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A Two Seater

Kathy Dingus

Proudly it stood, behind a long hedgerow, next to the gravel road in front of grandma’s house. It was a two-seater and as a child I thought it was grand. Flowers grew around the door and along the sides, as if to dress it up a little. My grandmother always grew the prettiest flowers, but for some strange reason, the flowers always grew tallest and prettiest around the door and sides.

I always looked forward to visiting my grandparents on special holidays. The drive, especially in the early summer evenings turned into night. We’d roll down our windows in the wagon. The sweet smell of new grass and pine needles would blow our hair, we’d sing to the top of our lungs on the old country roads and the fireflies seemed to light our way as my Dad drove the old station wagon toward his home place.

When we arrived at my grandparents, usually in the early morning hours, the house would already be full of cousins, aunts and uncles we hadn’t seen since the last get together. All of us younguns would pile into the living room, make our beds in the floor with old quilts my grandmother had made, or with sleeping bags we brought from home and we’d giggle until the grownups would shush us to sleep. Usually we were threatened with a belt before we’d hush up.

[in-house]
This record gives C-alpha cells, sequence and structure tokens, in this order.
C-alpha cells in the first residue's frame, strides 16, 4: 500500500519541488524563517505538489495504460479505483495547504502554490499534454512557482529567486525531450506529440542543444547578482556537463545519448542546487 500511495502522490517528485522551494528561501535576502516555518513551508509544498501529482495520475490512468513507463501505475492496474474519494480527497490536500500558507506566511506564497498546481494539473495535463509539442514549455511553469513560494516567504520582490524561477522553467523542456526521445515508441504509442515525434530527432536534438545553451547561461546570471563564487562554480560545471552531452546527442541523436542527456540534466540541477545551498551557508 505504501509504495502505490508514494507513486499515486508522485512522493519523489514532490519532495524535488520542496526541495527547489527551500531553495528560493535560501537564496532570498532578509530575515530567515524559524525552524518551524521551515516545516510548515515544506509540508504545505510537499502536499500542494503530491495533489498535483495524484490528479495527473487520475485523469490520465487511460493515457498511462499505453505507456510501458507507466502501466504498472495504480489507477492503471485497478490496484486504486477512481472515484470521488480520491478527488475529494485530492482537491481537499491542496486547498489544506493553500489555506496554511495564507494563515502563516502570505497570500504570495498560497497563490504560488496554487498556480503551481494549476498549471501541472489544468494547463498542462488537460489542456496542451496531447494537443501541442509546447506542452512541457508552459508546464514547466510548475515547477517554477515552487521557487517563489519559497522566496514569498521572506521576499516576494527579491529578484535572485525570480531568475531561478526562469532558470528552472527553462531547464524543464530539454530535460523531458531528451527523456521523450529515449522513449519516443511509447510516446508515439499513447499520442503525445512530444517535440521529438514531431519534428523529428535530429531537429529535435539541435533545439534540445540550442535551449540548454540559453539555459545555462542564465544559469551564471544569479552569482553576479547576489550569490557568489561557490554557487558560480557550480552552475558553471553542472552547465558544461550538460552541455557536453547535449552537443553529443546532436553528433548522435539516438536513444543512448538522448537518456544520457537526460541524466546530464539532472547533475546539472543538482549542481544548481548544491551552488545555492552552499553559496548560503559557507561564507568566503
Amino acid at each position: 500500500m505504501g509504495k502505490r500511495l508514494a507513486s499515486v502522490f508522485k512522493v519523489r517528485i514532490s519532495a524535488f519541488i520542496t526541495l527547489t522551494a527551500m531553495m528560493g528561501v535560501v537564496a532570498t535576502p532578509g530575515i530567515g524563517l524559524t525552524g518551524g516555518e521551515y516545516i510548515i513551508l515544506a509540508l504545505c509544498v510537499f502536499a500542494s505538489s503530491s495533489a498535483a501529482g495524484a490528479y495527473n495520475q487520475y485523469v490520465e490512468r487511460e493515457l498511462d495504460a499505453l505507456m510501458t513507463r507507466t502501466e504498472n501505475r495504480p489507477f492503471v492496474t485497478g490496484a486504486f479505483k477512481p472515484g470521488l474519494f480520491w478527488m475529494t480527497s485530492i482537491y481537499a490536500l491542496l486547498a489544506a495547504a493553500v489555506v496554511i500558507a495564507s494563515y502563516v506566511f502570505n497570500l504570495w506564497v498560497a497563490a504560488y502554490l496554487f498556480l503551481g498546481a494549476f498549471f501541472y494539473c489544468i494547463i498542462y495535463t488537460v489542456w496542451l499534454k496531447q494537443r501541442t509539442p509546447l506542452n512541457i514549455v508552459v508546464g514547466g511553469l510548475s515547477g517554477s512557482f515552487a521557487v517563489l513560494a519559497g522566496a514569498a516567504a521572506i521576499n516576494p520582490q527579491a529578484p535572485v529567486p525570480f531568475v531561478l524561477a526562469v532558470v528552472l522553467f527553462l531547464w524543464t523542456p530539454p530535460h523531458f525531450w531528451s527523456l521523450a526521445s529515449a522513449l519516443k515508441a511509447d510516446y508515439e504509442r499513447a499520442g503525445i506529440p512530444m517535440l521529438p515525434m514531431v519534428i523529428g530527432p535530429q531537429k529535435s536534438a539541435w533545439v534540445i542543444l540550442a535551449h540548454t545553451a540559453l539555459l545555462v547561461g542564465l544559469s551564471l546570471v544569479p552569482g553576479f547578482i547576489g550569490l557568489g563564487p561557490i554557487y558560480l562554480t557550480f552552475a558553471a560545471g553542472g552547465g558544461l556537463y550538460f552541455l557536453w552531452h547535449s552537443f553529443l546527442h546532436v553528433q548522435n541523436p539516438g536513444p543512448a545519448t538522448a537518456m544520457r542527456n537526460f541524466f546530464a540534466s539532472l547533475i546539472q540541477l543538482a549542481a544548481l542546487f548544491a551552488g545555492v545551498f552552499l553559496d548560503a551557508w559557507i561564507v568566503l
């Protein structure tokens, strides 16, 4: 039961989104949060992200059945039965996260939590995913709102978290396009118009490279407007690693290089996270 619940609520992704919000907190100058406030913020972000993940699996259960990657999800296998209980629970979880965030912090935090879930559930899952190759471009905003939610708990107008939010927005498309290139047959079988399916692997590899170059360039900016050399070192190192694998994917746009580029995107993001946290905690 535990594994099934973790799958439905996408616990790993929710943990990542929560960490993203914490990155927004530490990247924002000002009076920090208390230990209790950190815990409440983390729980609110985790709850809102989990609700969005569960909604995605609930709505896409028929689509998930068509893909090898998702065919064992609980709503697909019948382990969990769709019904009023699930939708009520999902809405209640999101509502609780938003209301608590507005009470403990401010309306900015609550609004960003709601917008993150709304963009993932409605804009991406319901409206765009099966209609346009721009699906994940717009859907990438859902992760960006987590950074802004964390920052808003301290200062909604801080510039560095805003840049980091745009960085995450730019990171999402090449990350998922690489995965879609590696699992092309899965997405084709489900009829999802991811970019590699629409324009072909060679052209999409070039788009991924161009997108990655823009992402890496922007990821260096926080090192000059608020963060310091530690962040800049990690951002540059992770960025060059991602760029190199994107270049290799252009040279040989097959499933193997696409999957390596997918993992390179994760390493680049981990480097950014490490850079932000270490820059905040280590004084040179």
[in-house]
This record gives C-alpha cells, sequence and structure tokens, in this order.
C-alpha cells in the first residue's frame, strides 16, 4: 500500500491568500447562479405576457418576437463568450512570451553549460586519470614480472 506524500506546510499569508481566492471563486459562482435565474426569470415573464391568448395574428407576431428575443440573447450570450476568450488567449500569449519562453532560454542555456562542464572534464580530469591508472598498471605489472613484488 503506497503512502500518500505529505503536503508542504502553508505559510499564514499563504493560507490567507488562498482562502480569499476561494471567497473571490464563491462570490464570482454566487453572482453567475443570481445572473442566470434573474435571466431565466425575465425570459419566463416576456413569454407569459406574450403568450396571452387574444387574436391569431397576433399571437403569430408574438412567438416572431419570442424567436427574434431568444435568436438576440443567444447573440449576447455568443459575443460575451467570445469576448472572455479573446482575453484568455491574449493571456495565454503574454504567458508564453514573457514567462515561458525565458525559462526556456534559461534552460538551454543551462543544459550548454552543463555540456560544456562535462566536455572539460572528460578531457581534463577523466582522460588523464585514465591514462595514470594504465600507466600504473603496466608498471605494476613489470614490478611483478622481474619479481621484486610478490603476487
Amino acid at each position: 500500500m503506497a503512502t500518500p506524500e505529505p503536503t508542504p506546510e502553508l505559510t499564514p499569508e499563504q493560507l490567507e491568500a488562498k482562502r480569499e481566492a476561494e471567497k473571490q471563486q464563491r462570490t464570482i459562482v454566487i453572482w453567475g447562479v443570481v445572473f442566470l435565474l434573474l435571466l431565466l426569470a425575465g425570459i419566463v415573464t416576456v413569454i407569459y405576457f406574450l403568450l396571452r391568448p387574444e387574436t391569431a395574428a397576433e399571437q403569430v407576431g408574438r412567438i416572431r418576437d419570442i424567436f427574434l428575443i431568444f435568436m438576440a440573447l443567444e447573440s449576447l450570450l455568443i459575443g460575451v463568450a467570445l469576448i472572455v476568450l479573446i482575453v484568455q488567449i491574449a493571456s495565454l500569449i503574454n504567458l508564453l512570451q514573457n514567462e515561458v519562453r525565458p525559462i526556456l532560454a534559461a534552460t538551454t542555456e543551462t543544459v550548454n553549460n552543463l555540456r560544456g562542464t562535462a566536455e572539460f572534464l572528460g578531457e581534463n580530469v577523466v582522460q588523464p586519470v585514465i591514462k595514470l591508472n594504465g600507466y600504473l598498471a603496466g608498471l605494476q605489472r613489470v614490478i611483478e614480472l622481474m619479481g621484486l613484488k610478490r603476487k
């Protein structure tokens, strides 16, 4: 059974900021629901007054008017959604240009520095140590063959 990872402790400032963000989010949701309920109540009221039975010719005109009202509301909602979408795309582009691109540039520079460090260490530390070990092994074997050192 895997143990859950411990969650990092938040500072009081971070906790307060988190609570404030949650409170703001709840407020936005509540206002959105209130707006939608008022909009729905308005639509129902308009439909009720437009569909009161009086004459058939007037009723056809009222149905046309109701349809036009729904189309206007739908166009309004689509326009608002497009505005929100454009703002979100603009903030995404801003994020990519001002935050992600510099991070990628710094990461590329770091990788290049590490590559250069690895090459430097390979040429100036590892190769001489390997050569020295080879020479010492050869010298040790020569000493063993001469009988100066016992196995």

Invariably, we’d have to get up in the middle of the night to answer the call of nature. We couldn’t answer that call by ourselves... oh no! We’d have to wake our cousins to make the trek outside, down the steps, walk across the yard, around the long hedgerow and open the creaking door. We needed the extra courage I suppose.

Imagine four or five of us stepping lightly on our way out to that outhouse. There was no outside light. We imagined all kinds of things; lions and tigers and bears just waiting for us as we turned the corner of the hedgerow, or the outhouse would fly away with us inside just like the one in Chitty Chitty Bang Bang, and we’d end up in a foreign country when we exited. It didn’t matter exactly where, just somewhere exciting.

I was and still am deathly afraid of snakes, and I used to imagine when I sat down on that seat (with the great big blaring hole underneath, and a gentle breeze kind of stirring around down there), one would come up and bite me where the sun didn’t shine. Amazingly, no snake ever appeared . Thank goodness for that. One blood-curdling scream would have emerged from within that tin roofed little outhouse if I had even heard a hint of a rustle. It’s a wonder my brothers and cousins never thought of pulling that prank on me.

There was really no danger of an animal even being out there. We made enough noise to scare them away. It became especially adventuresome if the moon was behind the clouds, or if it was raining cats and dogs or if the blowing snow blinded us and took our breath away at Christmastime. No matter the weather, when the call of nature hit, out you had to go.